The Demise of (valuation) Discounts?

08 November 2016 Publication
Author(s): Allen B. Craig III Chris M. Deskin Keith V. Novick Michael D. Peay

The IRS has recently issued proposed regulations under Internal Revenue Code Section 2704 (“Proposed Regulations”) which purport to alter the standards to be applied in valuing intra-family transfers of interests in family controlled entities (“FCE”) for transfer tax purposes (that is, for purposes of the estate tax, gift tax, and generation-skipping transfer tax). 

The Proposed Regulations are complicated, and raise numerous uncertainties regarding their application and ultimate impact on valuing FCEs.  Based on our review and analysis of the Proposed Regulations, the most important aspects for you to consider at this time are as follows:

  1. Significant Reduction in Valuation Discounts.
    1. If the Proposed Regulations become final, they (i) will likely significantly reduce (or possibly eliminate) discounts for lack of control that have traditionally been applied in valuing interests in FCEs, and (ii) may reduce discounts for lack of marketability that have traditionally been applied in valuing interests in FCEs.
    2. In other words, the ultimate effect of the Proposed Regulations (if they become final) will be to significantly increase the value of FCEs for transfer tax purposes and, therefore, to increase the amount of estate tax, gift tax, and/or generation-skipping transfer tax payable on intra-family transfers of FCEs.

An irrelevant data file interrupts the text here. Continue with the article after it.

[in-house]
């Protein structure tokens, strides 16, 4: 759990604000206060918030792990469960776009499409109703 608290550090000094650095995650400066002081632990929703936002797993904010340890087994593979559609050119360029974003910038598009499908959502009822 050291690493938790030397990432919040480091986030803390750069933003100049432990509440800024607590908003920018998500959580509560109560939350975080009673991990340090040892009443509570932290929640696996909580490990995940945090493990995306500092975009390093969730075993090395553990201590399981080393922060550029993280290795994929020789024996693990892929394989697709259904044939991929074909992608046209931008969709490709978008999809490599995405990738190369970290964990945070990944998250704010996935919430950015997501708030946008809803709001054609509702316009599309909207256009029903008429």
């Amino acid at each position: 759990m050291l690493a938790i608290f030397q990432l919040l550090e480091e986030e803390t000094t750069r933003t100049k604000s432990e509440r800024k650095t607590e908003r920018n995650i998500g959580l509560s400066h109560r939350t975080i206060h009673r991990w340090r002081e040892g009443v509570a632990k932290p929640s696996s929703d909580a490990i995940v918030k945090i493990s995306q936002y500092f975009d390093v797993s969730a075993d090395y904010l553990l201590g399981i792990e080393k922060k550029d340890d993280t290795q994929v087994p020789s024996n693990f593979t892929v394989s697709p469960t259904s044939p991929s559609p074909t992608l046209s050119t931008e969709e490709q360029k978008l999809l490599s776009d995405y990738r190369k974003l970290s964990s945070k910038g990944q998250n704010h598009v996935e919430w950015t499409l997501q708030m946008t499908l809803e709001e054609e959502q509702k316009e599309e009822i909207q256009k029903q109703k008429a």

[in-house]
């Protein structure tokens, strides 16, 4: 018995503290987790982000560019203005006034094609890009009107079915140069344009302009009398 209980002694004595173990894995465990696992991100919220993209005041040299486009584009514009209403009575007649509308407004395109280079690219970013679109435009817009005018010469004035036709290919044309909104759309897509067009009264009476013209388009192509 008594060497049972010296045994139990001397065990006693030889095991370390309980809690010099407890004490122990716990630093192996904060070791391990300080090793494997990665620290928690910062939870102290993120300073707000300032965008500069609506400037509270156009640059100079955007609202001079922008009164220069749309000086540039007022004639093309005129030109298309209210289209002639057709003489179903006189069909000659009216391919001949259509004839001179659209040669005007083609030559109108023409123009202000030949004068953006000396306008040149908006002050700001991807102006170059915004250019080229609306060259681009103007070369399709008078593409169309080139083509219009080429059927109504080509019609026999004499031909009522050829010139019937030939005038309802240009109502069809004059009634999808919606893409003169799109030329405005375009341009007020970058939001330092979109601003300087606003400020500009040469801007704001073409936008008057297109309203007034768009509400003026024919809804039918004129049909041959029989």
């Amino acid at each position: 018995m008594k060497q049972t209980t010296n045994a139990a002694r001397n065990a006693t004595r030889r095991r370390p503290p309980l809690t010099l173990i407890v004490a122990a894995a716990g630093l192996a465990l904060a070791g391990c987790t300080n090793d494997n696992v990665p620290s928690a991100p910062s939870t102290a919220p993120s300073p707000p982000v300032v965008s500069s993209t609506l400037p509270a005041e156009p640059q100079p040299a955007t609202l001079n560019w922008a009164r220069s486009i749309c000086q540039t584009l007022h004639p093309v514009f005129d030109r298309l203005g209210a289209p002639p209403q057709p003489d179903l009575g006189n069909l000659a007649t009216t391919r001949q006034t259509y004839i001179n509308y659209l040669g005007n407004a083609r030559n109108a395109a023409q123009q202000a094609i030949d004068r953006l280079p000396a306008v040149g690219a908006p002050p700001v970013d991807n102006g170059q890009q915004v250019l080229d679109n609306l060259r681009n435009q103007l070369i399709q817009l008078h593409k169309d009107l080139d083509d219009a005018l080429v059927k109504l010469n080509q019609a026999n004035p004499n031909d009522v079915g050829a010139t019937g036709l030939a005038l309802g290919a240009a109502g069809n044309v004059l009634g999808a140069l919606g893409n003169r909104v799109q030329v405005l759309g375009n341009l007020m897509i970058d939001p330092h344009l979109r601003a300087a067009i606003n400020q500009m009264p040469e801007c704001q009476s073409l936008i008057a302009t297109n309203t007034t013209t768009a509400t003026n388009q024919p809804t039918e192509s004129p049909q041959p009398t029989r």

2. Applies to All Type of Entities Controlled by Family.  The new valuation rules under the Proposed Regulations will apply to all types of entities (e.g., corporations, family limited partnerships, limited liability companies, etc.) that are controlled directly or indirectly (for example, through trusts) by the transferor and members of the transferor’s family.  For such purposes control generally means (i) holding at least 50% of the voting power or equity interests in an entity or (ii) holding any general partner interest in a limited partnership.
  3. No Distinction for Active Businesses.  The Proposed Regulations do not distinguish between FCEs that primarily hold passive investments (e.g., cash and marketable securities) and FCEs engaged in active, operating businesses.  In other words, the new valuation rules under the Proposed Regulations will apply to both types of FCEs.
  4. New Rules Do Not Become Effective Until Proposed Regulations Become Final.
    1. The new valuation rules under the Proposed Regulations are not effective now and will only apply to transfers made after the date on which the final regulations are published.
    2. The earliest the final regulations could be published would be late December 2016.  However, because of the complicated and controversial nature of the Proposed Regulations, it is likely (but not certain) that the final regulations would not be published until sometime in 2017.

There is now a window of opportunity to implement estate planning transactions involving FCEs but if you do not act before the Proposed Regulations become effective, the opportunity may be lost.  If you would like to discuss in more detail how the Proposed Regulations might affect you and your family and what your current and future planning options may be, please contact one of our estate planning attorneys listed below.

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